The head of the Centers for Disease Control and Prevention stressed the need for repeated testing among staff members to stop the spread of COVID-19 in nursing homes. 

“Our experience continues to show that rapid and wide-scale testing in response in a setting of the nursing home to a new case is the best way to limit the transmission,” CDC Director Robert Redfield, M.D., said during a call with nursing home stakeholders Tuesday evening.

“There can be a substantial increase in the number of individuals that actually become infected based on delays of even several days. It’s critically important in these settings to have follow-up, repeated rounds of testing until no new cases are identified,” he added. 

The Centers for Medicare & Medicaid Services in late August announced new federal regulations that mandates nursing homes test all staff members for COVID-19. The changes are part of an overall effort to identify asymptomatic people in facilities who could inadvertently spread the virus throughout buildings, the agency explained.

“We would like to underscore how important it is to conduct comprehensive testing as part of outbreak investigations. In the setting of long-term care facilities, we actually define an outbreak now as any [single] new case in a nursing home in a resident or a staff person,” Redfield explained.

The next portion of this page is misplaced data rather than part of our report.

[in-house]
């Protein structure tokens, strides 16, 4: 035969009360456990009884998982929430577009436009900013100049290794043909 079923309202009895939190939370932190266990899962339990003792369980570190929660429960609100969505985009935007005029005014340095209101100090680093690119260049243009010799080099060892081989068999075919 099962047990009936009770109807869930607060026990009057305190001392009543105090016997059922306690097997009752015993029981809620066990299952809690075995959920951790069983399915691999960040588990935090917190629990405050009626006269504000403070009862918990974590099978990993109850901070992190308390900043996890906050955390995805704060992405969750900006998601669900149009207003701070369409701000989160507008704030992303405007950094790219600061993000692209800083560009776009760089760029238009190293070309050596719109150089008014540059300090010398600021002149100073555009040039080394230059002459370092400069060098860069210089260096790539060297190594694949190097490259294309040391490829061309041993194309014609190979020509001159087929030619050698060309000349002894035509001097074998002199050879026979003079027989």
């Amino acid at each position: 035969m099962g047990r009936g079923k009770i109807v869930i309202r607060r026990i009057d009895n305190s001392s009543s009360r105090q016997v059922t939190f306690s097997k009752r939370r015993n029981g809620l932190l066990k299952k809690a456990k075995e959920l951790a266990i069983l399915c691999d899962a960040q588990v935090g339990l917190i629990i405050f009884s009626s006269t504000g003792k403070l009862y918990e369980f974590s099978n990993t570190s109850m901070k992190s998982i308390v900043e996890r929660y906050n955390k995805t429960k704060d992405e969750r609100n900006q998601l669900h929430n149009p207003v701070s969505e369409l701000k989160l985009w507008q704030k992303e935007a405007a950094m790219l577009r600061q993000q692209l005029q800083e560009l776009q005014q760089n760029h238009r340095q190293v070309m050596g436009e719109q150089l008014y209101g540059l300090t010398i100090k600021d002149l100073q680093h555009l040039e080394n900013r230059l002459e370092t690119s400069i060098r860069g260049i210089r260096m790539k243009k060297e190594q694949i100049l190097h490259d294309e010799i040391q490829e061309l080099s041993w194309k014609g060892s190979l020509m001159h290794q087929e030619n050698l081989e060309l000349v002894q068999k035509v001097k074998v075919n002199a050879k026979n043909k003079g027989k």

Fines for non-compliance start at $400 per day and can reach up to $8,000, and possible termination from the Medicare and Medicaid programs and denial of payment for new admissions. 

Good-effort required

Federal officials also announced that laboratories conducting COVID-19 testing, including nursing homes using point-of-care testing devices, are now being required to report test results daily to the Department of Health and Human Services. Those that don’t comply could be subject to fines of up to $1,000 a day for the first day, and $500 for each subsequent day.

CMS staff on Tuesday also stressed that providers must make “every reasonable attempt” to comply with the federal regulations and document the attempts they do make. 

“When we come out, surveyors are going to look to see what have you done to comply with this regulation or take into consideration those things that you have documented,” said Jean Moody-Williams, deputy director of the Center for Clinical Standards and Quality. 

“There are civil monetary penalties that are associated with this, so again we ask that we will work with you and that you document the challenges that you might be experiencing,” she added. 

Shari Ling, M.D., CMS’ deputy chief medical officer, added that the agency is “committed to working with the CDC to ensure a seamless reporting vehicle for nursing homes so that they can report the point-of-care antigen results. It may be through a vehicle that you’re accustomed to reporting, such as the National Healthcare Safety Network.”